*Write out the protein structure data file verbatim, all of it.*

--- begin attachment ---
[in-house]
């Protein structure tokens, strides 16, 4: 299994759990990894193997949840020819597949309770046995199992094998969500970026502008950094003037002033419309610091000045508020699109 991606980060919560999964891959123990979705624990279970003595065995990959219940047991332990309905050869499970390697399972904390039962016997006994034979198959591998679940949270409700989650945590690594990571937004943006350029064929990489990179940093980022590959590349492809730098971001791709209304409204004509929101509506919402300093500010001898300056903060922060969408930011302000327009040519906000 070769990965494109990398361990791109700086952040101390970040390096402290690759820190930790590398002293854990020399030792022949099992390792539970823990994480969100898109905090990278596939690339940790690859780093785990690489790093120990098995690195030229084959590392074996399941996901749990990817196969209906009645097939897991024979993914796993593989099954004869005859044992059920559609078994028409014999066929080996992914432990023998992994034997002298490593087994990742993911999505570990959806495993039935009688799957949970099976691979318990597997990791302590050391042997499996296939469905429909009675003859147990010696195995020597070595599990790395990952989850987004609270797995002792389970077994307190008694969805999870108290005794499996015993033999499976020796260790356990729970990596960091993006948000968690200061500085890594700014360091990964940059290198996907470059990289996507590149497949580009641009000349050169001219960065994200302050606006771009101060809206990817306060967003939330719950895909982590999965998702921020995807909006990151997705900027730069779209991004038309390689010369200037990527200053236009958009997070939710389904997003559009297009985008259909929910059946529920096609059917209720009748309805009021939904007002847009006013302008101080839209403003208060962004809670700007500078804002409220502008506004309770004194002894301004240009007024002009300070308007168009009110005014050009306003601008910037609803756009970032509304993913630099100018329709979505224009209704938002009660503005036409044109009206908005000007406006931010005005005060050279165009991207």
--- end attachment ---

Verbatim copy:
[in-house]
């Protein structure tokens, strides 16, 4: 299994759990990894193997949840020819597949309770046995199992094998969500970026502008950094003037002033419309610091000045508020699109 991606980060919560999964891959123990979705624990279970003595065995990959219940047991332990309905050869499970390697399972904390039962016997006994034979198959591998679940949270409700989650945590690594990571937004943006350029064929990489990179940093980022590959590349492809730098971001791709209304409204004509929101509506919402300093500010001898300056903060922060969408930011302000327009040519906000 070769990965494109990398361990791109700086952040101390970040390096402290690759820190930790590398002293854990020399030792022949099992390792539970823990994480969100898109905090990278596939690339940790690859780093785990690489790093120990098995690195030229084959590392074996399941996901749990990817196969209906009645097939897991024979993914796993593989099954004869005859044992059920559609078994028409014999066929080996992914432990023998992994034997002298490593087994990742993911999505570990959806495993039935009688799957949970099976691979318990597997990791302590050391042997499996296939469905429909009675003859147990010696195995020597070595599990790395990952989850987004609270797995002792389970077994307190008694969805999870108290005794499996015993033999499976020796260790356990729970990596960091993006948000968690200061500085890594700014360091990964940059290198996907470059990289996507590149497949580009641009000349050169001219960065994200302050606006771009101060809206990817306060967003939330719950895909982590999965998702921020995807909006990151997705900027730069779209991004038309390689010369200037990527200053236009958009997070939710389904997003559009297009985008259909929910059946529920096609059917209720009748309805009021939904007002847009006013302008101080839209403003208060962004809670700007500078804002409220502008506004309770004194002894301004240009007024002009300070308007168009009110005014050009306003601008910037609803756009970032509304993913630099100018329709979505224009209704938002009660503005036409044109009206908005000007406006931010005005005060050279165009991207």